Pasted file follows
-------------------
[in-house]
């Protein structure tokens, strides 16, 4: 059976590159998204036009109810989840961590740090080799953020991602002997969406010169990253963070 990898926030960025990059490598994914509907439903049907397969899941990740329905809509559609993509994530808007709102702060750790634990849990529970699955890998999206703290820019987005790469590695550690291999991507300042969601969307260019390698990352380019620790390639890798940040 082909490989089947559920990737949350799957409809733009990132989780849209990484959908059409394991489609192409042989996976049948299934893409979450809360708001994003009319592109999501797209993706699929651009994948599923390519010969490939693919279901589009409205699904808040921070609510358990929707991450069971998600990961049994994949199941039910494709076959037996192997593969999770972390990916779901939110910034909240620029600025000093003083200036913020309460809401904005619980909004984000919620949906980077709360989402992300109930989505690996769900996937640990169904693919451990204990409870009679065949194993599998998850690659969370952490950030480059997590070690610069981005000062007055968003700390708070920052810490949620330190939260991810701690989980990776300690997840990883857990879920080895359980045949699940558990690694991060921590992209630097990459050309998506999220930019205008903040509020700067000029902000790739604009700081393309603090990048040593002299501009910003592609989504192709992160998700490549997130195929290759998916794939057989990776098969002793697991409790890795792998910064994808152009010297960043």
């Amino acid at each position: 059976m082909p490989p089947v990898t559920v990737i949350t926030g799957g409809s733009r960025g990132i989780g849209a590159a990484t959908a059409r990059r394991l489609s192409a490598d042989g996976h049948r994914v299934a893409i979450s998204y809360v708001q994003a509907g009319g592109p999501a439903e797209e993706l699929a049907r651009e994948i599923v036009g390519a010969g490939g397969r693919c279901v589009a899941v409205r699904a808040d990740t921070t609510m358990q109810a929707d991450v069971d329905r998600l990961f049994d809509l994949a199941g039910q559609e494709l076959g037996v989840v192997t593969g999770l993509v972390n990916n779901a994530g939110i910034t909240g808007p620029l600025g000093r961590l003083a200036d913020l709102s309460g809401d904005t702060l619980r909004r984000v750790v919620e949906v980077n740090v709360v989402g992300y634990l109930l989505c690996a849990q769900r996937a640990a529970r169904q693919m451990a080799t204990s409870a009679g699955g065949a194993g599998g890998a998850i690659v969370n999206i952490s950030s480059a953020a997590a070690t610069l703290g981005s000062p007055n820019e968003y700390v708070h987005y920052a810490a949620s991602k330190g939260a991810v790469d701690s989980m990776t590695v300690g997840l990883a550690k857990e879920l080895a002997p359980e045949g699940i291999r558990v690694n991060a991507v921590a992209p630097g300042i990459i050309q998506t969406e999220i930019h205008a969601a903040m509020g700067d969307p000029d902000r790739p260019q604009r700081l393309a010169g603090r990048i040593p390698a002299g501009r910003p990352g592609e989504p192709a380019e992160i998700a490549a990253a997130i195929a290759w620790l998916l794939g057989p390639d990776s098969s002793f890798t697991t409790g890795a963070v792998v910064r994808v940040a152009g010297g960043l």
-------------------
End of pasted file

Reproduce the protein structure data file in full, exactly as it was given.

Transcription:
[in-house]
């Protein structure tokens, strides 16, 4: 059976590159998204036009109810989840961590740090080799953020991602002997969406010169990253963070 990898926030960025990059490598994914509907439903049907397969899941990740329905809509559609993509994530808007709102702060750790634990849990529970699955890998999206703290820019987005790469590695550690291999991507300042969601969307260019390698990352380019620790390639890798940040 082909490989089947559920990737949350799957409809733009990132989780849209990484959908059409394991489609192409042989996976049948299934893409979450809360708001994003009319592109999501797209993706699929651009994948599923390519010969490939693919279901589009409205699904808040921070609510358990929707991450069971998600990961049994994949199941039910494709076959037996192997593969999770972390990916779901939110910034909240620029600025000093003083200036913020309460809401904005619980909004984000919620949906980077709360989402992300109930989505690996769900996937640990169904693919451990204990409870009679065949194993599998998850690659969370952490950030480059997590070690610069981005000062007055968003700390708070920052810490949620330190939260991810701690989980990776300690997840990883857990879920080895359980045949699940558990690694991060921590992209630097990459050309998506999220930019205008903040509020700067000029902000790739604009700081393309603090990048040593002299501009910003592609989504192709992160998700490549997130195929290759998916794939057989990776098969002793697991409790890795792998910064994808152009010297960043």
């Amino acid at each position: 059976m082909p490989p089947v990898t559920v990737i949350t926030g799957g409809s733009r960025g990132i989780g849209a590159a990484t959908a059409r990059r394991l489609s192409a490598d042989g996976h049948r994914v299934a893409i979450s998204y809360v708001q994003a509907g009319g592109p999501a439903e797209e993706l699929a049907r651009e994948i599923v036009g390519a010969g490939g397969r693919c279901v589009a899941v409205r699904a808040d990740t921070t609510m358990q109810a929707d991450v069971d329905r998600l990961f049994d809509l994949a199941g039910q559609e494709l076959g037996v989840v192997t593969g999770l993509v972390n990916n779901a994530g939110i910034t909240g808007p620029l600025g000093r961590l003083a200036d913020l709102s309460g809401d904005t702060l619980r909004r984000v750790v919620e949906v980077n740090v709360v989402g992300y634990l109930l989505c690996a849990q769900r996937a640990a529970r169904q693919m451990a080799t204990s409870a009679g699955g065949a194993g599998g890998a998850i690659v969370n999206i952490s950030s480059a953020a997590a070690t610069l703290g981005s000062p007055n820019e968003y700390v708070h987005y920052a810490a949620s991602k330190g939260a991810v790469d701690s989980m990776t590695v300690g997840l990883a550690k857990e879920l080895a002997p359980e045949g699940i291999r558990v690694n991060a991507v921590a992209p630097g300042i990459i050309q998506t969406e999220i930019h205008a969601a903040m509020g700067d969307p000029d902000r790739p260019q604009r700081l393309a010169g603090r990048i040593p390698a002299g501009r910003p990352g592609e989504p192709a380019e992160i998700a490549a990253a997130i195929a290759w620790l998916l794939g057989p390639d990776s098969s002793f890798t697991t409790g890795a963070v792998v910064r994808v940040a152009g010297g960043l």